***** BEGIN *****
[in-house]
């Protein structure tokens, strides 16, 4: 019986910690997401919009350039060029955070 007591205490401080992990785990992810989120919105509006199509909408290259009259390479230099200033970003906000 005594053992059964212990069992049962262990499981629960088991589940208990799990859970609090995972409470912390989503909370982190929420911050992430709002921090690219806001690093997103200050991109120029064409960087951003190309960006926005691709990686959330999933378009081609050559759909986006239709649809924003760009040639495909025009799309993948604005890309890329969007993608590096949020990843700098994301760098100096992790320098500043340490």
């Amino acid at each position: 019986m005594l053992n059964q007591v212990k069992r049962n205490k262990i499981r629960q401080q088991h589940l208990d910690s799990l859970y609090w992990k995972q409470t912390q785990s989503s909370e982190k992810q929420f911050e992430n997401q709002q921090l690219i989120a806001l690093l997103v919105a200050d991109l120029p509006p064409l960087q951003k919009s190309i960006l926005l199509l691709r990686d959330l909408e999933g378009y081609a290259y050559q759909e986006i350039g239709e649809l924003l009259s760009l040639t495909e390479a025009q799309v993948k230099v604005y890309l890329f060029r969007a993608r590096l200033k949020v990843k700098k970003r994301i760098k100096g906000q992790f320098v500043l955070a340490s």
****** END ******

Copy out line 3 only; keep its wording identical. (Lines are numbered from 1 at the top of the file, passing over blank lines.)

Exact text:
């Amino acid at each position: 019986m005594l053992n059964q007591v212990k069992r049962n205490k262990i499981r629960q401080q088991h589940l208990d910690s799990l859970y609090w992990k995972q409470t912390q785990s989503s909370e982190k992810q929420f911050e992430n997401q709002q921090l690219i989120a806001l690093l997103v919105a200050d991109l120029p509006p064409l960087q951003k919009s190309i960006l926005l199509l691709r990686d959330l909408e999933g378009y081609a290259y050559q759909e986006i350039g239709e649809l924003l009259s760009l040639t495909e390479a025009q799309v993948k230099v604005y890309l890329f060029r969007a993608r590096l200033k949020v990843k700098k970003r994301i760098k100096g906000q992790f320098v500043l955070a340490s």